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In Sarah Penny’s novel The Beneficiaries she cleverly discusses the problems with apartheid by using a ‘Beneficiary’, Lally, to narrate the story of her own life. Lally encounters many problems throughout her life, and the reader asks themselves the question of whether she is brave or not a few times. This literary essay will discuss how Lally is not brave, and acts merely as a tool for Sarah Penny to use a narrator.

Early on in the novel we encounter the “Ice-Chamber”, which is a place (mentally) that Lally goes to so that she scan escape the outside world. While she is in her ice-chamber she blocks off her emotions, giving herself a cold image that makes her appear emotionless. However without the ice-chamber lally encounters an “Unmanning blow that makes her nerves jam against the confines of her skull.” Her lack of emotional stability without the ice-chamber leads the reader to believe that she is not brave, and would rather take the easy way out rather than confronting her emotions, this evident during the prefectural elections and Lally contemplates suicide.

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Lally has a serious habit of running away or trying to escape from her problems. The novel explores this in many ways, one of these ways being encountered in the first 30 pages of the book; the World Map. Lally uses the world map as way to escape reality, and give her a sense of freedom. Lallyqlwo runs away from her problems, nto figuratively, but literally as after school she leaves South Africa and chooses to go by her real name Laeticia, in order for her to escape the childhood connotations of the name Lally. It got to a point that one of Lally’s childhood friend’s Pim told her “You’ve been running for so long you don’t even know how to stop.”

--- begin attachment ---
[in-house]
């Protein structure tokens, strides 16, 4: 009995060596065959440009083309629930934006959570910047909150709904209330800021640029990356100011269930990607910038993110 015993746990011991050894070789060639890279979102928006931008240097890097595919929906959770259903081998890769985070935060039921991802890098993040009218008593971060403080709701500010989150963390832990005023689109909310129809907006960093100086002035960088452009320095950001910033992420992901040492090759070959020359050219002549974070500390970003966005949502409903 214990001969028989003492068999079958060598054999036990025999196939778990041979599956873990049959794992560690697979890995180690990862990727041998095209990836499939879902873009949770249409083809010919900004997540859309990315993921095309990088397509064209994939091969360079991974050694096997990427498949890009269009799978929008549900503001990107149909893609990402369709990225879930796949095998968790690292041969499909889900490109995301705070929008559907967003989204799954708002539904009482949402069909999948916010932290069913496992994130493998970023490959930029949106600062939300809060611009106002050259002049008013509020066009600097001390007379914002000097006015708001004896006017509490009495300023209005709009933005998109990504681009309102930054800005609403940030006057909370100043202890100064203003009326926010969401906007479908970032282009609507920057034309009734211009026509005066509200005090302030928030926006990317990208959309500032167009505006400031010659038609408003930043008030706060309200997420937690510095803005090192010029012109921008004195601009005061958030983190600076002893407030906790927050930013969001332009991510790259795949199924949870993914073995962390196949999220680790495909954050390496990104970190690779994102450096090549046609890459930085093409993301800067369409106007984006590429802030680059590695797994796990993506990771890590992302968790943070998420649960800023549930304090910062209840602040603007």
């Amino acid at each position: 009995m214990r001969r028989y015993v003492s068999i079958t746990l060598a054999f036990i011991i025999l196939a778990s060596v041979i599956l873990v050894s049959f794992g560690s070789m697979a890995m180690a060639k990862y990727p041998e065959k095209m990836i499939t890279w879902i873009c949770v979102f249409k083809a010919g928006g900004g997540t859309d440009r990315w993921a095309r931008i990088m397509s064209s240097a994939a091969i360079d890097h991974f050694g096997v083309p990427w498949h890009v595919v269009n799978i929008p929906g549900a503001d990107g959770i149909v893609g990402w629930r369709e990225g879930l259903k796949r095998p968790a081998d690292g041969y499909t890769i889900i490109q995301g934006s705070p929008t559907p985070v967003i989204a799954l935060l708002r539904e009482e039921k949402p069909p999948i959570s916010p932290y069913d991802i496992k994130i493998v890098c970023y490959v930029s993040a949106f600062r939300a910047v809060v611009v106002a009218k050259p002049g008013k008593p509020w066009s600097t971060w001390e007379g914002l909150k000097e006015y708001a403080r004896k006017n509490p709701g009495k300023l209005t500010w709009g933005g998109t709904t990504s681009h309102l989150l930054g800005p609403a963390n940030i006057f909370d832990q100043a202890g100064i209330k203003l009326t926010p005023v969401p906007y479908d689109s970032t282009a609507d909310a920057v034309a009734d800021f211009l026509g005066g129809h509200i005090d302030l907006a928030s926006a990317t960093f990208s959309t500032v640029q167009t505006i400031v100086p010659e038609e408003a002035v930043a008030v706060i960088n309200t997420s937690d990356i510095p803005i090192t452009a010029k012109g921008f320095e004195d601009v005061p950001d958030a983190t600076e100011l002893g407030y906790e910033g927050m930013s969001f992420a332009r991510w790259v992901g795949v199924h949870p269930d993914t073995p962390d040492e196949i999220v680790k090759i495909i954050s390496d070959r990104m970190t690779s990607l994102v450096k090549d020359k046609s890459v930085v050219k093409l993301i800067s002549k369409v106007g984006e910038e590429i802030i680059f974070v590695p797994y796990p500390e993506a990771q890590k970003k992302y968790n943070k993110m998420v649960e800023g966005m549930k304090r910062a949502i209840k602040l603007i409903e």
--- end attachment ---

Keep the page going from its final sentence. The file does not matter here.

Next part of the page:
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Lally’s lack of courage is most evident through her complicities with the system, whether it be the school system (which represents Apartheid) or the Apartheid system itself. Lally fails to be a non-bystander on various occasions, one of them being when a classmate nicknamed ‘Zulu’ was being framed for setting off a firecracker in class by the triumvirate in the class. She says nothing, and is therefore just as guilty as the offenders themselves. “She will never stand up for Zulu.”-Page 56, Lally admits that she would rather be a bystander than help Zulu.

Lally’s constant running away, and her wavering to help people clearly points out that she is not brave, and that she is merely an emotionless girl that is used by Sarah Penny to successfully narrate an emotional story without hindering any facts untrue, as her emotionless allows for a rather objective view of the world that she lived in.

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